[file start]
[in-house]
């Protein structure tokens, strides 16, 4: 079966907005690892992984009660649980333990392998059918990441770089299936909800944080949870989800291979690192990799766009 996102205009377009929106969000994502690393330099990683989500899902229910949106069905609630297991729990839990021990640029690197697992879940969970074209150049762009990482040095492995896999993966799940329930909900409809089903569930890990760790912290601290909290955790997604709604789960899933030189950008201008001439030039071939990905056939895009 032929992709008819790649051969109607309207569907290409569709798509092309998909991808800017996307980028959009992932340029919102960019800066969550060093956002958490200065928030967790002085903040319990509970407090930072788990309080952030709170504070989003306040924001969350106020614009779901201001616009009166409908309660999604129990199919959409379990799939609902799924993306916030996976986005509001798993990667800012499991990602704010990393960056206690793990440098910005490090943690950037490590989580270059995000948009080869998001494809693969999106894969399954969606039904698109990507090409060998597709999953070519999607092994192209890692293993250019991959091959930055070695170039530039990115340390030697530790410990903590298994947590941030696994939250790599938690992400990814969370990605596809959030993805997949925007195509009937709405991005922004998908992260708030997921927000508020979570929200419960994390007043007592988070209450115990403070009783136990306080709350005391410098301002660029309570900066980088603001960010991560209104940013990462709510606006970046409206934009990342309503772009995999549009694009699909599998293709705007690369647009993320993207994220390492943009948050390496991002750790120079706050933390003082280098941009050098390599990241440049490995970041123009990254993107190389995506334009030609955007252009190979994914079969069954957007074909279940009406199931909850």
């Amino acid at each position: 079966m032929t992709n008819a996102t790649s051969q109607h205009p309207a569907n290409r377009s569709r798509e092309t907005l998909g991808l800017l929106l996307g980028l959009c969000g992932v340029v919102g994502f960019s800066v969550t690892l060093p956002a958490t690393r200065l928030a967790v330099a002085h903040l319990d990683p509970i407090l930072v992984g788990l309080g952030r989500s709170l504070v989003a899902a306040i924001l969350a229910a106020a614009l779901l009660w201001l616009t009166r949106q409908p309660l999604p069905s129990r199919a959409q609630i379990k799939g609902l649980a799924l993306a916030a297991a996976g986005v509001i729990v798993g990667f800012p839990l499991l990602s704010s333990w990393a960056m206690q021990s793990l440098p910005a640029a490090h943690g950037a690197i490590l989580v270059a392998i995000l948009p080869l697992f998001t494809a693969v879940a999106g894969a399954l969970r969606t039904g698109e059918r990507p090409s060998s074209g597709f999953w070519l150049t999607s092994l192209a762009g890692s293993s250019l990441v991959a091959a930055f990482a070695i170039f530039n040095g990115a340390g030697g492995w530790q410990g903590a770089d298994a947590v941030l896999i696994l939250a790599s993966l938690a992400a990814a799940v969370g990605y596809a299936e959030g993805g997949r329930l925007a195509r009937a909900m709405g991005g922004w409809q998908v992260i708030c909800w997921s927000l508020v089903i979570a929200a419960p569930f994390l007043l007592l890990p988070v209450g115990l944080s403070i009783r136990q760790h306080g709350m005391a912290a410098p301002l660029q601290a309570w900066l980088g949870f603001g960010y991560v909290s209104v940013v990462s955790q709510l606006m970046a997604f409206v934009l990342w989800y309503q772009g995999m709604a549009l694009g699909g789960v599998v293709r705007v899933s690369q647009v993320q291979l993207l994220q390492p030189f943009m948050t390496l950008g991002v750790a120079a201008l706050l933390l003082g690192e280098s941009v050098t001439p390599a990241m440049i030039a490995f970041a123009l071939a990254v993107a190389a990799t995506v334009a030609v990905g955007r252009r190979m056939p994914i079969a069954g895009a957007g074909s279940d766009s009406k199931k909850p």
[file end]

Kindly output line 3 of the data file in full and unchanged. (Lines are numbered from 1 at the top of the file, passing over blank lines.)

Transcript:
């Amino acid at each position: 079966m032929t992709n008819a996102t790649s051969q109607h205009p309207a569907n290409r377009s569709r798509e092309t907005l998909g991808l800017l929106l996307g980028l959009c969000g992932v340029v919102g994502f960019s800066v969550t690892l060093p956002a958490t690393r200065l928030a967790v330099a002085h903040l319990d990683p509970i407090l930072v992984g788990l309080g952030r989500s709170l504070v989003a899902a306040i924001l969350a229910a106020a614009l779901l009660w201001l616009t009166r949106q409908p309660l999604p069905s129990r199919a959409q609630i379990k799939g609902l649980a799924l993306a916030a297991a996976g986005v509001i729990v798993g990667f800012p839990l499991l990602s704010s333990w990393a960056m206690q021990s793990l440098p910005a640029a490090h943690g950037a690197i490590l989580v270059a392998i995000l948009p080869l697992f998001t494809a693969v879940a999106g894969a399954l969970r969606t039904g698109e059918r990507p090409s060998s074209g597709f999953w070519l150049t999607s092994l192209a762009g890692s293993s250019l990441v991959a091959a930055f990482a070695i170039f530039n040095g990115a340390g030697g492995w530790q410990g903590a770089d298994a947590v941030l896999i696994l939250a790599s993966l938690a992400a990814a799940v969370g990605y596809a299936e959030g993805g997949r329930l925007a195509r009937a909900m709405g991005g922004w409809q998908v992260i708030c909800w997921s927000l508020v089903i979570a929200a419960p569930f994390l007043l007592l890990p988070v209450g115990l944080s403070i009783r136990q760790h306080g709350m005391a912290a410098p301002l660029q601290a309570w900066l980088g949870f603001g960010y991560v909290s209104v940013v990462s955790q709510l606006m970046a997604f409206v934009l990342w989800y309503q772009g995999m709604a549009l694009g699909g789960v599998v293709r705007v899933s690369q647009v993320q291979l993207l994220q390492p030189f943009m948050t390496l950008g991002v750790a120079a201008l706050l933390l003082g690192e280098s941009v050098t001439p390599a990241m440049i030039a490995f970041a123009l071939a990254v993107a190389a990799t995506v334009a030609v990905g955007r252009r190979m056939p994914i079969a069954g895009a957007g074909s279940d766009s009406k199931k909850p």